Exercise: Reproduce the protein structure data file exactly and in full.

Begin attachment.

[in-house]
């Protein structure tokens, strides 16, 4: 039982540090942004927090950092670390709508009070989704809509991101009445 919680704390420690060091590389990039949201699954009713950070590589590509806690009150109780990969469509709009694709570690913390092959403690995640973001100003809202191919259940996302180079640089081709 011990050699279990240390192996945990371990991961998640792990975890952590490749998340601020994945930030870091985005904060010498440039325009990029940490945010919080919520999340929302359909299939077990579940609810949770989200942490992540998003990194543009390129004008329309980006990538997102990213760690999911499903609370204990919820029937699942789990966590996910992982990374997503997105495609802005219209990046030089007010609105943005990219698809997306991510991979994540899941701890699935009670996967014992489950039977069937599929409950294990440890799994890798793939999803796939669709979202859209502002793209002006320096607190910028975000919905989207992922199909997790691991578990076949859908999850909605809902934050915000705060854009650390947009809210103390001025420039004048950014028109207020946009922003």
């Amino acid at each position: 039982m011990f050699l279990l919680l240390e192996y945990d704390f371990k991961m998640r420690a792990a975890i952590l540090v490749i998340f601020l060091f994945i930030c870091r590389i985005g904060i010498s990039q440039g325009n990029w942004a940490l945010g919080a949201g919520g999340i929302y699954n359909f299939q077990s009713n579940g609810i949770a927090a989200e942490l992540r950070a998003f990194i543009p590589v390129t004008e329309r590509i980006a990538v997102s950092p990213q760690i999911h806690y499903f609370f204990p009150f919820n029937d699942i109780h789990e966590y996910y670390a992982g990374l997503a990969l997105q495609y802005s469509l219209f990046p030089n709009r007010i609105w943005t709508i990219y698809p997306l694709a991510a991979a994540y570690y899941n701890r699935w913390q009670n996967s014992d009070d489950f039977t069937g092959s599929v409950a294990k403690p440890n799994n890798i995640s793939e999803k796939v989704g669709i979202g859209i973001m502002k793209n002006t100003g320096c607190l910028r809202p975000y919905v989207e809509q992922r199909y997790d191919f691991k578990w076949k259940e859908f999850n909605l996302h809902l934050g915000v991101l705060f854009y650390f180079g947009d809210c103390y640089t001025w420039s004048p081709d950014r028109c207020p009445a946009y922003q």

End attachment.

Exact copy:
[in-house]
């Protein structure tokens, strides 16, 4: 039982540090942004927090950092670390709508009070989704809509991101009445 919680704390420690060091590389990039949201699954009713950070590589590509806690009150109780990969469509709009694709570690913390092959403690995640973001100003809202191919259940996302180079640089081709 011990050699279990240390192996945990371990991961998640792990975890952590490749998340601020994945930030870091985005904060010498440039325009990029940490945010919080919520999340929302359909299939077990579940609810949770989200942490992540998003990194543009390129004008329309980006990538997102990213760690999911499903609370204990919820029937699942789990966590996910992982990374997503997105495609802005219209990046030089007010609105943005990219698809997306991510991979994540899941701890699935009670996967014992489950039977069937599929409950294990440890799994890798793939999803796939669709979202859209502002793209002006320096607190910028975000919905989207992922199909997790691991578990076949859908999850909605809902934050915000705060854009650390947009809210103390001025420039004048950014028109207020946009922003």
């Amino acid at each position: 039982m011990f050699l279990l919680l240390e192996y945990d704390f371990k991961m998640r420690a792990a975890i952590l540090v490749i998340f601020l060091f994945i930030c870091r590389i985005g904060i010498s990039q440039g325009n990029w942004a940490l945010g919080a949201g919520g999340i929302y699954n359909f299939q077990s009713n579940g609810i949770a927090a989200e942490l992540r950070a998003f990194i543009p590589v390129t004008e329309r590509i980006a990538v997102s950092p990213q760690i999911h806690y499903f609370f204990p009150f919820n029937d699942i109780h789990e966590y996910y670390a992982g990374l997503a990969l997105q495609y802005s469509l219209f990046p030089n709009r007010i609105w943005t709508i990219y698809p997306l694709a991510a991979a994540y570690y899941n701890r699935w913390q009670n996967s014992d009070d489950f039977t069937g092959s599929v409950a294990k403690p440890n799994n890798i995640s793939e999803k796939v989704g669709i979202g859209i973001m502002k793209n002006t100003g320096c607190l910028r809202p975000y919905v989207e809509q992922r199909y997790d191919f691991k578990w076949k259940e859908f999850n909605l996302h809902l934050g915000v991101l705060f854009y650390f180079g947009d809210c103390y640089t001025w420039s004048p081709d950014r028109c207020p009445a946009y922003q």